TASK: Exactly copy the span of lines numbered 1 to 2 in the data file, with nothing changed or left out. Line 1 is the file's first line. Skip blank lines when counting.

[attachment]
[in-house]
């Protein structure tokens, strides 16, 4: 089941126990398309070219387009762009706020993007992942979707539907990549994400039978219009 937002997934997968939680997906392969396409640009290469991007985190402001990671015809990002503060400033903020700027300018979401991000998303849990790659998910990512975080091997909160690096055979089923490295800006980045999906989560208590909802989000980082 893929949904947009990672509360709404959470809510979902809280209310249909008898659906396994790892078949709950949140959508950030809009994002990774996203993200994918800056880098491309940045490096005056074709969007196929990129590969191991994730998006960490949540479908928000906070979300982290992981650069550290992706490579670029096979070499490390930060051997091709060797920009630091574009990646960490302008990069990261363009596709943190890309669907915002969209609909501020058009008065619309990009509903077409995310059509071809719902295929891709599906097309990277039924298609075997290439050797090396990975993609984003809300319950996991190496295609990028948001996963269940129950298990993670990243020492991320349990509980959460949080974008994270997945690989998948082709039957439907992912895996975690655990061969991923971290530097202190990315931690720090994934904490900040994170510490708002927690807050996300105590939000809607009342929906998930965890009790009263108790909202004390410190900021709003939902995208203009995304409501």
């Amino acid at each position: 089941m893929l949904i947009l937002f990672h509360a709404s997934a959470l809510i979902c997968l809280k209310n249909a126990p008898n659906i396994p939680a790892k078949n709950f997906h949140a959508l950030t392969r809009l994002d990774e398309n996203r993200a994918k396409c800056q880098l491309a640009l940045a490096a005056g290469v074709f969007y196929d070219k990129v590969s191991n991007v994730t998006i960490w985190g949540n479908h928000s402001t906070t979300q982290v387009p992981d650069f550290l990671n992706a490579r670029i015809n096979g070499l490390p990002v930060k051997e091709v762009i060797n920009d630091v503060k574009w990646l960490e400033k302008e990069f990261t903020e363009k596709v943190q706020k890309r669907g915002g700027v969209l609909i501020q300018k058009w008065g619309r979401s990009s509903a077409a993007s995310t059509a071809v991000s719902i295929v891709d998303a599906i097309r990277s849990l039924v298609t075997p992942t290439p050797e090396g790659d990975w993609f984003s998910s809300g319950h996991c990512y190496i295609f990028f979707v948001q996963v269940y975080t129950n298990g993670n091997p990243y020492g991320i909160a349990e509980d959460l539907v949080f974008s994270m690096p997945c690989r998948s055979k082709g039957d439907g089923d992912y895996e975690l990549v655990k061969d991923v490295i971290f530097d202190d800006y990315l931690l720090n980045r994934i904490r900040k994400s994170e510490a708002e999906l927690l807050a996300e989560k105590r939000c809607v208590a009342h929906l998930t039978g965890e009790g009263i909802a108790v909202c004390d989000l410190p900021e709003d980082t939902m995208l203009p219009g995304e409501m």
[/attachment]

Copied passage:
[in-house]
């Protein structure tokens, strides 16, 4: 089941126990398309070219387009762009706020993007992942979707539907990549994400039978219009 937002997934997968939680997906392969396409640009290469991007985190402001990671015809990002503060400033903020700027300018979401991000998303849990790659998910990512975080091997909160690096055979089923490295800006980045999906989560208590909802989000980082 893929949904947009990672509360709404959470809510979902809280209310249909008898659906396994790892078949709950949140959508950030809009994002990774996203993200994918800056880098491309940045490096005056074709969007196929990129590969191991994730998006960490949540479908928000906070979300982290992981650069550290992706490579670029096979070499490390930060051997091709060797920009630091574009990646960490302008990069990261363009596709943190890309669907915002969209609909501020058009008065619309990009509903077409995310059509071809719902295929891709599906097309990277039924298609075997290439050797090396990975993609984003809300319950996991190496295609990028948001996963269940129950298990993670990243020492991320349990509980959460949080974008994270997945690989998948082709039957439907992912895996975690655990061969991923971290530097202190990315931690720090994934904490900040994170510490708002927690807050996300105590939000809607009342929906998930965890009790009263108790909202004390410190900021709003939902995208203009995304409501």